In April 1985, police officer Julius Schulte was shot and killed. The police account stated that Schulte was responding to a domestic disturbance call at the time. He asked the culprit, Vernon Madison, to leave the property as he looked after the woman he was living with, Cheryl Ann Greene, and her 11-year-old daughter. Madison pretended to leave, but instead retrieved a pistol, crept behind Schulte's car and shot him in the back of the head. After this, he shot Greene as she fled from the scene.
Madison, now 67 years old, has been on death row for decades now - with his execution planned for last Thursday. The lethal injection procedure was set to happen at Holman Correctional Facility in Atmore last week, but a temporary stay of execution was granted by the US Supreme Court only 30 minutes before.
His ultimate fate is undecided, but the defence argued that it would be unconstitutional to follow through on this "cruel and unusual punishment", given the fact that Madison has no memory of the crimes he committed.
Madison's first two convictions were thrown out due to racial discrimination in the jury selection, in addition to other misconduct by prosecutors. However, in his third trial in 1994, he was sentenced to death. In the decades he has spent on death row, he has suffered several strokes, which have now left him blind, unable to walk without aid, with speaking problems, and dementia.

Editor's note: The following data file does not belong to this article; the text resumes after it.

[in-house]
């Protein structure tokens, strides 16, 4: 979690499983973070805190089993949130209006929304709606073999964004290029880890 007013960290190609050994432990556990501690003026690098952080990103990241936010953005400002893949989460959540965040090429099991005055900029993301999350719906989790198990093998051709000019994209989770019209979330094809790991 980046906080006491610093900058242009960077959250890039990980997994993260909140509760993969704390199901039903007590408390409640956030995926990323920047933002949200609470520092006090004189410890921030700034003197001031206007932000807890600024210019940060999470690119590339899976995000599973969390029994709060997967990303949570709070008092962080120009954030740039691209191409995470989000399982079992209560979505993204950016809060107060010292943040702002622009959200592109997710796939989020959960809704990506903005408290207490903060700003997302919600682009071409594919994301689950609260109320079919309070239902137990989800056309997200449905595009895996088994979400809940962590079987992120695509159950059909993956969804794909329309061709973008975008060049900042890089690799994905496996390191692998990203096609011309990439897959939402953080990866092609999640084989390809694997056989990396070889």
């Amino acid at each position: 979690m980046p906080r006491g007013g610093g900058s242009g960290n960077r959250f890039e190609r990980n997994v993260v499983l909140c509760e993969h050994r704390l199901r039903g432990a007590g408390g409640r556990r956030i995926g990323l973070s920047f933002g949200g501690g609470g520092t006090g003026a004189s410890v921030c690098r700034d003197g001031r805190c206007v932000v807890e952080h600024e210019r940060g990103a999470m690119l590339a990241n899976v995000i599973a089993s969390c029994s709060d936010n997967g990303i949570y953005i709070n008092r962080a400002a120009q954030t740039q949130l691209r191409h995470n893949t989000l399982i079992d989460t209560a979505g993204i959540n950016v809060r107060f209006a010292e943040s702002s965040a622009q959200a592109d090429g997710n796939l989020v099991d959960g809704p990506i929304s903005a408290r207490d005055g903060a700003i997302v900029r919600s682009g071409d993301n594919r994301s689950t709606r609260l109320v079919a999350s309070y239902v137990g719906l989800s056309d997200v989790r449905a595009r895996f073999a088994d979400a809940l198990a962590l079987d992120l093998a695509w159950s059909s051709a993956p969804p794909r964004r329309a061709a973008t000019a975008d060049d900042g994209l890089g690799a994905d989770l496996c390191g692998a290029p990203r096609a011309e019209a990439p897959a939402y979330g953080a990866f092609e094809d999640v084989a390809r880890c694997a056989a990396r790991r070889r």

His lawyers at the Equal Justice Initiative have argued that he has been left unable to remember his crimes or understand the punishment given. According to AL.com, the EJI request stated:
"It is undisputed that Mr. Madison suffers from vascular dementia as a result of multiple serious strokes in the last two years and no longer has a memory of the commission of the crime for which he is to be executed.
"[He] does not rationally understand why the State of Alabama is attempting to execute him"
The law dictates that executing those with severe mental illnesses or other cognitive impairments would violate their rules on "cruel and unusual punishment", but it is still to be decided whether this case matches up with these definitions.
In 2016, the Alabama-based Circuit Court of Appeals ruled that his memory loss made him ineligible for execution. However, the Supreme Court overturned this last November. At the time they stated that there is no precedent for the idea that "a prisoner is incompetent to be executed because of a failure to remember his commission of the crime".
It seems that these recent health developments may change their view on the matter. "It is disappointing that justice is again delayed for the victim's family," Attorney General Steve Marshall said in a statement Friday morning. "The State opposes Madison's delay tactics and will continue to pursue the execution of his death sentence."
Madison's attorneys are currently awaiting clarifications from the court to see whether this temporary stay becomes a permanent one.